With their decision today to escalate sanctions against Russia over Ukraine, Europe's leaders have finally injected a little spine into their diplomatic posture.
The need to respond to Russian President Vladimir Putin's provocations in Ukraine has been clear for some time, and it’s hard to understand why it has taken Europe so long. At the same time, resolving that crisis -- and meeting the broader challenge posed by a revanchist Russia -- will require not only the continued unity of the European Union and U.S., but also a willingness to engage Russia.
In true European fashion, the sanctions hammered out in Brussels among the EU's 28 members come out midway between a bang and a whimper. Among other things, they ban Russia's state-owned banks from selling stock or long-term debt on European markets; block shipments of high-tech oil-drilling equipment; and impose an embargo on future arms shipments. Several new Russian officials and entities are also now on the existing sanctions list.
These new steps -- which the U.S. subsequently complemented -- impose significant pain on Russia's $2 trillion economy and on some European firms. Yet the EU also carved out some glaring exceptions: France gets to proceed with the sale to Russia of the first of two Mistral helicopter carriers, for instance, and Germany doesn't have to worry about sanctions on Russia's natural gas, on which it heavily depends.
This aversion to pain illustrates the asymmetry that often underlies sanctions, which countries use only when they don't care enough to go to war. The EU and the North Atlantic Treaty Organization may not care enough about Ukraine to take up arms, but the same can't be said about Putin, who has ratcheted up Russia's military engagement with the rebels, launching attacks from Russian territory on their behalf. What's more, his aggression has won him frothy public approval ratings:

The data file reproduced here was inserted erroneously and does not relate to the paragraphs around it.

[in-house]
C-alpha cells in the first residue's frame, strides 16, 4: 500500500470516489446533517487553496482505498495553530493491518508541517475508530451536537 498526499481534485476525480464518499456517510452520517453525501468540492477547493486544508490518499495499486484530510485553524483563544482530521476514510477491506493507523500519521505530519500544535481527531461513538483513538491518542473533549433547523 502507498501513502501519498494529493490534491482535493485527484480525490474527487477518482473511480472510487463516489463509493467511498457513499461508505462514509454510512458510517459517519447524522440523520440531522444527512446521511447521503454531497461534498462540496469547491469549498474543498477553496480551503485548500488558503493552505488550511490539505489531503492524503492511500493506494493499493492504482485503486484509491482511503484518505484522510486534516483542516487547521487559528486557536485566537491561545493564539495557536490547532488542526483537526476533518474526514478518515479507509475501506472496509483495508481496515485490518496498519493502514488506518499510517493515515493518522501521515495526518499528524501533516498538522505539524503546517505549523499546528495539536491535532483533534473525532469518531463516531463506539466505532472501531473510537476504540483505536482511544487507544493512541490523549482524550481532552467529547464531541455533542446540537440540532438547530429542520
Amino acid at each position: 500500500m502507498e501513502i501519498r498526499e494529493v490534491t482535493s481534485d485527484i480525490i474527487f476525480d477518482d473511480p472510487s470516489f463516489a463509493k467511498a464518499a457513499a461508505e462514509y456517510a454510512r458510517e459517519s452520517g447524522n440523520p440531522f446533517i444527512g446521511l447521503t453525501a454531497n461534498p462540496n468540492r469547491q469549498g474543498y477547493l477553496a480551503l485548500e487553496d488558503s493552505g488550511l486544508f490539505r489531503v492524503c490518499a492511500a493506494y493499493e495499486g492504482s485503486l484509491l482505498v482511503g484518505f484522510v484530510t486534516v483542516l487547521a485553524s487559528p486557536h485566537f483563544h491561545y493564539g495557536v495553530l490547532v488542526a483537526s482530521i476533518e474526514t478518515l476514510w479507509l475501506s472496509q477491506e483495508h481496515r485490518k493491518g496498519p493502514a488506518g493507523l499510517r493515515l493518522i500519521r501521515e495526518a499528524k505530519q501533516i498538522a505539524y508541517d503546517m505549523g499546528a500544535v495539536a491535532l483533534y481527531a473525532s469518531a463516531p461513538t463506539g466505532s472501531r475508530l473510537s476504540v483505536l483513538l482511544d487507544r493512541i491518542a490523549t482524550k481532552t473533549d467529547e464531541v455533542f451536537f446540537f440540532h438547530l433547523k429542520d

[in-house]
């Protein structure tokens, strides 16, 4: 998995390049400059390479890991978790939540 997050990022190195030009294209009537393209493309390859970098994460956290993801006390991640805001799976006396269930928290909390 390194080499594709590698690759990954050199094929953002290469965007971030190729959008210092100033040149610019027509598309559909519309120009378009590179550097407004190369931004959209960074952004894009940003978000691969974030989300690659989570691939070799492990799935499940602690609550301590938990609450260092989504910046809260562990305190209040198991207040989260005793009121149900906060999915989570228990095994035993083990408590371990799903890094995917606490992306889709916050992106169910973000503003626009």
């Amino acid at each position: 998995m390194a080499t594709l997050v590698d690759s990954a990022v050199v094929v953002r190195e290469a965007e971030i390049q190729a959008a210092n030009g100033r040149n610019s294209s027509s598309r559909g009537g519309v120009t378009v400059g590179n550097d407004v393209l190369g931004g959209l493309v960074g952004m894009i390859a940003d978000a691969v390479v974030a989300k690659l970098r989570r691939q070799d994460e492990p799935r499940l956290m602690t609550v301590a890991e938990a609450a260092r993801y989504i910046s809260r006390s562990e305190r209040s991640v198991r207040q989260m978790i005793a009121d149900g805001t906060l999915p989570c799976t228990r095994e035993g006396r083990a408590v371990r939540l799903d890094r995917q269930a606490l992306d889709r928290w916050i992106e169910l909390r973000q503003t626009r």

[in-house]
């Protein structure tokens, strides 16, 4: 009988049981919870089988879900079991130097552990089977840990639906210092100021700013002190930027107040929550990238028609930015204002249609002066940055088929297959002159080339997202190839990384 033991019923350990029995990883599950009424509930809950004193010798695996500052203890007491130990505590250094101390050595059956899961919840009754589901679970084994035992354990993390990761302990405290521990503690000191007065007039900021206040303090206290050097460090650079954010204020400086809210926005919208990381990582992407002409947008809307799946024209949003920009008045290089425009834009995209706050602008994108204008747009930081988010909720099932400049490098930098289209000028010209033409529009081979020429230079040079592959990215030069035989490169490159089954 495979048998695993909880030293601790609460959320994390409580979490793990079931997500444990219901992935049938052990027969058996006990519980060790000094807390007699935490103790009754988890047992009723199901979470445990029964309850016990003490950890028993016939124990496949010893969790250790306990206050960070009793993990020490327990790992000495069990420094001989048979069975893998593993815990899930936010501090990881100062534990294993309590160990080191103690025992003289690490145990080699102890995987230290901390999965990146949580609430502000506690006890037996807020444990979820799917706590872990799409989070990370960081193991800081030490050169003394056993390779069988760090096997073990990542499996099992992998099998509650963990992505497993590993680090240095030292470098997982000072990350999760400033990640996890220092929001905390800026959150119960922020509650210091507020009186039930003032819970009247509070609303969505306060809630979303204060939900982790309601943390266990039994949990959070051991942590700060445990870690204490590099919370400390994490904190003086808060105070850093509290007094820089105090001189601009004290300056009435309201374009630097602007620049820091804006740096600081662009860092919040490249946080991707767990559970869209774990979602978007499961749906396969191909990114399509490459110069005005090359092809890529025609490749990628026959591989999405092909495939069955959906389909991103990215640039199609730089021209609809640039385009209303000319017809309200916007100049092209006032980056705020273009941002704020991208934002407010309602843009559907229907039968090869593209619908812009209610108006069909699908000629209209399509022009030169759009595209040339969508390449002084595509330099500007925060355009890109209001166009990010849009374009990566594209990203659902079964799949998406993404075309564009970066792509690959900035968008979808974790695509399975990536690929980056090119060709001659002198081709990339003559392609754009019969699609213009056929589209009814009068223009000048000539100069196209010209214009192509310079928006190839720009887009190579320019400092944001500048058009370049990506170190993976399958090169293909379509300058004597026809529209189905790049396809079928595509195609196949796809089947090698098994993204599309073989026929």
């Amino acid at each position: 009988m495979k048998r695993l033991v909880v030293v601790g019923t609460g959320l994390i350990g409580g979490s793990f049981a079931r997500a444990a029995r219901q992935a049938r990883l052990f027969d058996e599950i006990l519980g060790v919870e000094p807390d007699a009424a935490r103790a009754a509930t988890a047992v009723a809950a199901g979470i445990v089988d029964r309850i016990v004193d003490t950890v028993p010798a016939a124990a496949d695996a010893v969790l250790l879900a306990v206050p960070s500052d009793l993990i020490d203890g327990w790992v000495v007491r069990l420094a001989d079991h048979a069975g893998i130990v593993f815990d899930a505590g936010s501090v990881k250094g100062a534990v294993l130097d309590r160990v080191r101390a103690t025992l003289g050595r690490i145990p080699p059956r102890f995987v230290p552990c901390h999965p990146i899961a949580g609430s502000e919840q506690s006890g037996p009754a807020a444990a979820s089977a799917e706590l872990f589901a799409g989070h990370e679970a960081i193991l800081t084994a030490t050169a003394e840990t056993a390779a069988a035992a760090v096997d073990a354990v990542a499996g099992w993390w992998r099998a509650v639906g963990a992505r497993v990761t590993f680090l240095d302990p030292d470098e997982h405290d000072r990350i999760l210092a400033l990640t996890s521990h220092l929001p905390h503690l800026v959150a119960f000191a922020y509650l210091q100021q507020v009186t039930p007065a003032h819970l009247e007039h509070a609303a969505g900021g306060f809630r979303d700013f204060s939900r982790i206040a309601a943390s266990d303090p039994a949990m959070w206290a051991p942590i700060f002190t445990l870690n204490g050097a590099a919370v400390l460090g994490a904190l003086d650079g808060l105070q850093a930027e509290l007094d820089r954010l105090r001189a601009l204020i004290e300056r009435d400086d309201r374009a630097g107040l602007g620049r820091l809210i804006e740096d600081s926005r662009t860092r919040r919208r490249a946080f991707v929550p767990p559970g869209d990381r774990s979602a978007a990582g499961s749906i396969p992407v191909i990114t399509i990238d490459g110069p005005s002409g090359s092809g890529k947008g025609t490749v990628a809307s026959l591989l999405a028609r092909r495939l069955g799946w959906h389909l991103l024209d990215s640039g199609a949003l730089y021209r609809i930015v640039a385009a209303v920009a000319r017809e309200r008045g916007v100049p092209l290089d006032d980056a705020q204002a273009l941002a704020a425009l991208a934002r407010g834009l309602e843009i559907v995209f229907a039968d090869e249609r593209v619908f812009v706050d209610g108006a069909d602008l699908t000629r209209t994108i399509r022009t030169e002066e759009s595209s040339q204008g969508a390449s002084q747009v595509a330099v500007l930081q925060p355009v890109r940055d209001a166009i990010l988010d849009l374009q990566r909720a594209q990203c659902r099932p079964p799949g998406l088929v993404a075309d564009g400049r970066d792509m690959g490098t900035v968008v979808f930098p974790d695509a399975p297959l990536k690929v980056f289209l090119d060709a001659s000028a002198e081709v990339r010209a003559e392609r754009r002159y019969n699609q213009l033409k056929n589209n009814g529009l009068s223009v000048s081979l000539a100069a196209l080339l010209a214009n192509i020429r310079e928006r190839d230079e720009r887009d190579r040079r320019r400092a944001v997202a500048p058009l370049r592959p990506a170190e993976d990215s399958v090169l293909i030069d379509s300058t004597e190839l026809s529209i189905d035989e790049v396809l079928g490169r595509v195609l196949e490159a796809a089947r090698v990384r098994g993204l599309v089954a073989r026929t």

That points to the challenge the U.S. and EU face in handling Putin's response, which will likely go well beyond inspections of the cheese used on Moscow's Big Macs. Will sanctions deter Putin from countering advances that Ukraine's forces have made against the rebels, for instance? As part of a sustained effort to bolster domestic support for sanctions, the U.S. and EU should share as much evidence as possible about Russia's backing for the rebels, including advancing the investigation into last month's downing of Malaysia Airlines Flight 17. They should also make crystal clear that this round of sanctions on Russia will not be the last if that backing continues.
At the same time, Putin needs to be offered a clear off-ramp from his current path to global pariahdom. Today's report of Russia's violation of the Intermediate-Range Nuclear Forces Treaty by testing a ground-launched cruise missile is a reminder of the manifold hazards of a rogue Russia. So is this week's court judgment against Russia for its illegal takeover of Yukos -- the biggest compensation award ever in an arbitration case. Unfortunately, ostracizing Russia will not resolve these problems, much less gain its cooperation in curbing the nuclear aspirations of Iran, deterring North Korea's bad behavior or bringing some measure of peace to Syria.
The same goes for achieving peace in Ukraine: Stiffer sanctions are a long-overdue reminder to Russia that aggression can have steep consequences. But they won't do anything to resolve Russia's deep-seated concerns about its own security. As hard as they may be for some Westerners to fathom, they nonetheless demand awkward, difficult and high-level diplomatic engagement.
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